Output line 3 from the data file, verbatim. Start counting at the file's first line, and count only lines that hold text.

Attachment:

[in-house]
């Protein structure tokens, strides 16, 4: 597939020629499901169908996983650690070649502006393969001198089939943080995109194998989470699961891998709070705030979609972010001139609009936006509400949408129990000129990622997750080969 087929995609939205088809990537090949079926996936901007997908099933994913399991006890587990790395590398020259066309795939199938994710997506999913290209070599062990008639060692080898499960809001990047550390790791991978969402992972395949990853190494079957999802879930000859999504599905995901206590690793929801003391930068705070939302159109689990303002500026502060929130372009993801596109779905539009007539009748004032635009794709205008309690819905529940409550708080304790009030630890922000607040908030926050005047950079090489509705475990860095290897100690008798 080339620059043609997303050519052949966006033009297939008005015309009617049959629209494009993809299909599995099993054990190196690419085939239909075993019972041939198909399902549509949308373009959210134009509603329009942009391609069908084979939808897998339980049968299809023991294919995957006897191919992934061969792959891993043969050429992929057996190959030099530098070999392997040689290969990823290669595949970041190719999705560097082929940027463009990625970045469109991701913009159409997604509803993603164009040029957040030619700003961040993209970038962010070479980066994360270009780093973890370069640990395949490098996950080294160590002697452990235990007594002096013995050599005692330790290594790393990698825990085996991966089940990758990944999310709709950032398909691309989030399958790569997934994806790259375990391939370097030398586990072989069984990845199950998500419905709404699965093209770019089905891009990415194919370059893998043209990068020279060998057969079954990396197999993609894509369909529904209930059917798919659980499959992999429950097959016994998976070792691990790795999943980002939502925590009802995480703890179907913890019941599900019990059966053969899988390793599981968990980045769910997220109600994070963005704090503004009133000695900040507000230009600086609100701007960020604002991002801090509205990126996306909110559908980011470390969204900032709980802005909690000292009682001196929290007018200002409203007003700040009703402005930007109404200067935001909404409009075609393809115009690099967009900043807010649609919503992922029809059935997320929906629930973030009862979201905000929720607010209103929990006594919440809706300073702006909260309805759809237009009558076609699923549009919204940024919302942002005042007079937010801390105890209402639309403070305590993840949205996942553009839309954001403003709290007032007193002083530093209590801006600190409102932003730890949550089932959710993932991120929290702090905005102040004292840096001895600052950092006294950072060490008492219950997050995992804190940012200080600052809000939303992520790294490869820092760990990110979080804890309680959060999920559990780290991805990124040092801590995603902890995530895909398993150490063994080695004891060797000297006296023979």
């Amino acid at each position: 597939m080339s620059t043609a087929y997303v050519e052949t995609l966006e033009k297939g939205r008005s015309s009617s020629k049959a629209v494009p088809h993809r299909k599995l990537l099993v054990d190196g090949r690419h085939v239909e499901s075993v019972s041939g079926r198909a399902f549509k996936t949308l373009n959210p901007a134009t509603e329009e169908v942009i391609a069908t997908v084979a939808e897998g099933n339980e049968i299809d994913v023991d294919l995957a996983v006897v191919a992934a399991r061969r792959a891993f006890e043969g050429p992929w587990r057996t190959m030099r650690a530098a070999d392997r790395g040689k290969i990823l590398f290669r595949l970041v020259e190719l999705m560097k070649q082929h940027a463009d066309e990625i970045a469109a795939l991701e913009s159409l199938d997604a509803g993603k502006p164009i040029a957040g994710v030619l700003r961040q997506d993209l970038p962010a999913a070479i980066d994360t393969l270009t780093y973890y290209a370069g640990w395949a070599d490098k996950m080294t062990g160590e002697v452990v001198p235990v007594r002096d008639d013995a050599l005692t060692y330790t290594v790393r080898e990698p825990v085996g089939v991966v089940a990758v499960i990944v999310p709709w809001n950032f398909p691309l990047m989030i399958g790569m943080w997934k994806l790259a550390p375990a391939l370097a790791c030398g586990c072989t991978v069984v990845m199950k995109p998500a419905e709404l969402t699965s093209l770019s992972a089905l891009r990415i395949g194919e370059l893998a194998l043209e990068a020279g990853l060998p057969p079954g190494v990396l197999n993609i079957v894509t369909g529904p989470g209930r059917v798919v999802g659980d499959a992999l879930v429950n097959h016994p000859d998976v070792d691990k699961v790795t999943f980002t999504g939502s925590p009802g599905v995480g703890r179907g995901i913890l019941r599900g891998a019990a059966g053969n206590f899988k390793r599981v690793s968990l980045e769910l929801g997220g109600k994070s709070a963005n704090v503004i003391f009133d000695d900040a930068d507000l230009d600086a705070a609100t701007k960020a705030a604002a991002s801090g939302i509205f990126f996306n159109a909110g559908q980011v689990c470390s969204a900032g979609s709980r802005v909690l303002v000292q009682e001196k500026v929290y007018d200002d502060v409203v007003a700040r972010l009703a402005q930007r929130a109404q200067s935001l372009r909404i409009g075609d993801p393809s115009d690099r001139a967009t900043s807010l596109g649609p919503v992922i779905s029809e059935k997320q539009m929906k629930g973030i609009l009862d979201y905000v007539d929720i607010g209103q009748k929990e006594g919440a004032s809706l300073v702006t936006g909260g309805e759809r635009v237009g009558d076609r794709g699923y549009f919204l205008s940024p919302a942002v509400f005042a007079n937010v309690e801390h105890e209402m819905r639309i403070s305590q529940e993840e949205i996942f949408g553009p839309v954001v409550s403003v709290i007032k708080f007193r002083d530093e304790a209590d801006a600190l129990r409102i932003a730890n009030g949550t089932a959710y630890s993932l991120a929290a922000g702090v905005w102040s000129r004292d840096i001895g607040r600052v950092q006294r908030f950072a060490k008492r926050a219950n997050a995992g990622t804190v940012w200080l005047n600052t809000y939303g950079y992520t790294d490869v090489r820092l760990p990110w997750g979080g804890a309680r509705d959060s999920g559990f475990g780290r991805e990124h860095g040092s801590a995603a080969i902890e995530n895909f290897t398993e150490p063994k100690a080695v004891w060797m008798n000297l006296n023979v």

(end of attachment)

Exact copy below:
């Amino acid at each position: 597939m080339s620059t043609a087929y997303v050519e052949t995609l966006e033009k297939g939205r008005s015309s009617s020629k049959a629209v494009p088809h993809r299909k599995l990537l099993v054990d190196g090949r690419h085939v239909e499901s075993v019972s041939g079926r198909a399902f549509k996936t949308l373009n959210p901007a134009t509603e329009e169908v942009i391609a069908t997908v084979a939808e897998g099933n339980e049968i299809d994913v023991d294919l995957a996983v006897v191919a992934a399991r061969r792959a891993f006890e043969g050429p992929w587990r057996t190959m030099r650690a530098a070999d392997r790395g040689k290969i990823l590398f290669r595949l970041v020259e190719l999705m560097k070649q082929h940027a463009d066309e990625i970045a469109a795939l991701e913009s159409l199938d997604a509803g993603k502006p164009i040029a957040g994710v030619l700003r961040q997506d993209l970038p962010a999913a070479i980066d994360t393969l270009t780093y973890y290209a370069g640990w395949a070599d490098k996950m080294t062990g160590e002697v452990v001198p235990v007594r002096d008639d013995a050599l005692t060692y330790t290594v790393r080898e990698p825990v085996g089939v991966v089940a990758v499960i990944v999310p709709w809001n950032f398909p691309l990047m989030i399958g790569m943080w997934k994806l790259a550390p375990a391939l370097a790791c030398g586990c072989t991978v069984v990845m199950k995109p998500a419905e709404l969402t699965s093209l770019s992972a089905l891009r990415i395949g194919e370059l893998a194998l043209e990068a020279g990853l060998p057969p079954g190494v990396l197999n993609i079957v894509t369909g529904p989470g209930r059917v798919v999802g659980d499959a992999l879930v429950n097959h016994p000859d998976v070792d691990k699961v790795t999943f980002t999504g939502s925590p009802g599905v995480g703890r179907g995901i913890l019941r599900g891998a019990a059966g053969n206590f899988k390793r599981v690793s968990l980045e769910l929801g997220g109600k994070s709070a963005n704090v503004i003391f009133d000695d900040a930068d507000l230009d600086a705070a609100t701007k960020a705030a604002a991002s801090g939302i509205f990126f996306n159109a909110g559908q980011v689990c470390s969204a900032g979609s709980r802005v909690l303002v000292q009682e001196k500026v929290y007018d200002d502060v409203v007003a700040r972010l009703a402005q930007r929130a109404q200067s935001l372009r909404i409009g075609d993801p393809s115009d690099r001139a967009t900043s807010l596109g649609p919503v992922i779905s029809e059935k997320q539009m929906k629930g973030i609009l009862d979201y905000v007539d929720i607010g209103q009748k929990e006594g919440a004032s809706l300073v702006t936006g909260g309805e759809r635009v237009g009558d076609r794709g699923y549009f919204l205008s940024p919302a942002v509400f005042a007079n937010v309690e801390h105890e209402m819905r639309i403070s305590q529940e993840e949205i996942f949408g553009p839309v954001v409550s403003v709290i007032k708080f007193r002083d530093e304790a209590d801006a600190l129990r409102i932003a730890n009030g949550t089932a959710y630890s993932l991120a929290a922000g702090v905005w102040s000129r004292d840096i001895g607040r600052v950092q006294r908030f950072a060490k008492r926050a219950n997050a995992g990622t804190v940012w200080l005047n600052t809000y939303g950079y992520t790294d490869v090489r820092l760990p990110w997750g979080g804890a309680r509705d959060s999920g559990f475990g780290r991805e990124h860095g040092s801590a995603a080969i902890e995530n895909f290897t398993e150490p063994k100690a080695v004891w060797m008798n000297l006296n023979v």